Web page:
In these cases, your own uninsured (UM) or underinsured (UIM) motorist coverage should cover some or all of your damages, and your auto insurer will then go after the at-fault driver to recoup the money it has paid you. If your auto insurance policy includes medical expenses payments (Med Pay), that can also be a source of immediate compensation. It’s possible, as well, that you could submit your medical bills to your health insurance provider, which would then file a subrogation claim against the at-fault driver to recover its losses.
Virginia Is a Contributory Negligence State
Under any conditions or circumstances, every driver owes a duty of reasonable care to all other motorists on the road. That means each motorist must obey all traffic laws and operate safely. If a driver breaches this duty and causes an accident that injures you or damages your property, that driver is negligent and responsible for your damages, but of course, you must prove negligence in order to be compensated. In most other states, you simply have to prove the other driver was primarily at fault for the crash. Even if you’re found partially liable, you may still collect damages and have your award reduced according to your own percentage of fault as long as it’s less than the other driver’s.
This is not the case in Virginia, however. Our state follows a strict contributory negligence rule in personal injury cases. This means that if you are even one percent responsible for your own accident and the other party 99% responsible, you may not collect any compensation whatsoever for your damages. The insurance company’s lawyers know this and will try their best to claim that you’re partially responsible in order to scare you out of going to court and offer you an unfairly low settlement that might not even pay your medical bills. For this reason, it’s a very good idea to have an experienced attorney on your side to help you prove the at-fault driver is 100% responsible for the crash and your resultant damages. You’re most likely to get fair compensation if you refer all communications from the insurer to your lawyer, do not give any recorded statements, do not admit any fault, do not accept any settlement offers, and do not sign any waivers or releases without your lawyer’s approval.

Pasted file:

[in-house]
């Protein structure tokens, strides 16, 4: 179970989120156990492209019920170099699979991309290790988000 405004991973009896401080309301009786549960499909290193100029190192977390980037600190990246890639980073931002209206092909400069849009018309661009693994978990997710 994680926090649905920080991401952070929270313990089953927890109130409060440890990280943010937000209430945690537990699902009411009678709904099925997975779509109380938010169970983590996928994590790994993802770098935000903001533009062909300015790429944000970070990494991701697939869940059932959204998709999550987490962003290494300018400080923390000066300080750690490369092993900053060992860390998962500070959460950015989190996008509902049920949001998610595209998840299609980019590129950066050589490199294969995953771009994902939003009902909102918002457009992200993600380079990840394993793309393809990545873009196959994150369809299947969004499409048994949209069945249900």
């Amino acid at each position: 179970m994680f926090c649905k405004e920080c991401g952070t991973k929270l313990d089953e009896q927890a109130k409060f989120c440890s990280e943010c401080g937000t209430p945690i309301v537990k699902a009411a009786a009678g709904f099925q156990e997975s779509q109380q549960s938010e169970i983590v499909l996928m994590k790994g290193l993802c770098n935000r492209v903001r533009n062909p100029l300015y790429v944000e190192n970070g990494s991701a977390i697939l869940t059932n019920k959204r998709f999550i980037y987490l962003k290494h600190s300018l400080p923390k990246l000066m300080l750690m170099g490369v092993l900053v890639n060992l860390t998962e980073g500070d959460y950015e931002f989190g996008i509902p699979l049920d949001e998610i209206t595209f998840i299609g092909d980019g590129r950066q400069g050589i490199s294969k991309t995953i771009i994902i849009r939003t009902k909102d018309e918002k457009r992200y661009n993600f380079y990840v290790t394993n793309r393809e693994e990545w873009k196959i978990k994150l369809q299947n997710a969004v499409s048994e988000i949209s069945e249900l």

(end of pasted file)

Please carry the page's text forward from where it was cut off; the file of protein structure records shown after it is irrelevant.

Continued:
When You Might Have a Third-Party Claim
In some cases, your accident might be partially caused by a party other than the driver who is primarily at fault. For example:
- A vehicle or replacement parts manufacturer could be partially liable if defective equipment on the car that struck you played a part in your accident.
- A local, state, or municipal government agency might be partially responsible if poor road conditions had anything to do with your wreck.
Your attorney can investigate to determine a third party’s percentage of liability and pursue claims or lawsuits against that party for a fair recovery. With every new claim or court filing, of course, there are more deadlines and procedural requirements that must be observed for your claim to succeed. Your attorney can be sure you fulfill all such requirements and work to resolve your case within the two years permitted by the statute of limitations or sooner.
Have You Been Injured in a Car Accident in Virginia?
An experienced car accident attorney with a thorough knowledge of Virginia’s auto accident claim laws can help you seek a fair recovery. Contact us online or call us at 540-341-0007 to schedule your free consultation. You pay no attorney fees until we win your case.